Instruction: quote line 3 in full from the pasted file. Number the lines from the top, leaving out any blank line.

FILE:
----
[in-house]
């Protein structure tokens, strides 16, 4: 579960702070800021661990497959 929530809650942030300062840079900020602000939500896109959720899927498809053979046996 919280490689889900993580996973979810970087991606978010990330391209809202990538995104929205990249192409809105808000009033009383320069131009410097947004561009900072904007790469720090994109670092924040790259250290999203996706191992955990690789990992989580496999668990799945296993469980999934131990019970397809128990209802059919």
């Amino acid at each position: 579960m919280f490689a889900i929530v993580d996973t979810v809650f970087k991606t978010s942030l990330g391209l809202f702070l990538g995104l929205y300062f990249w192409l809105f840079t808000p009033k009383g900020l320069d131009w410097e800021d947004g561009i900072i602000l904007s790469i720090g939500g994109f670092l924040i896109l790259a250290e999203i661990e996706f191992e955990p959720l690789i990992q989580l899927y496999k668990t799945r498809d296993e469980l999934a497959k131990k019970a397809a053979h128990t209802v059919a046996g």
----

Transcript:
């Amino acid at each position: 579960m919280f490689a889900i929530v993580d996973t979810v809650f970087k991606t978010s942030l990330g391209l809202f702070l990538g995104l929205y300062f990249w192409l809105f840079t808000p009033k009383g900020l320069d131009w410097e800021d947004g561009i900072i602000l904007s790469i720090g939500g994109f670092l924040i896109l790259a250290e999203i661990e996706f191992e955990p959720l690789i990992q989580l899927y496999k668990t799945r498809d296993e469980l999934a497959k131990k019970a397809a053979h128990t209802v059919a046996g």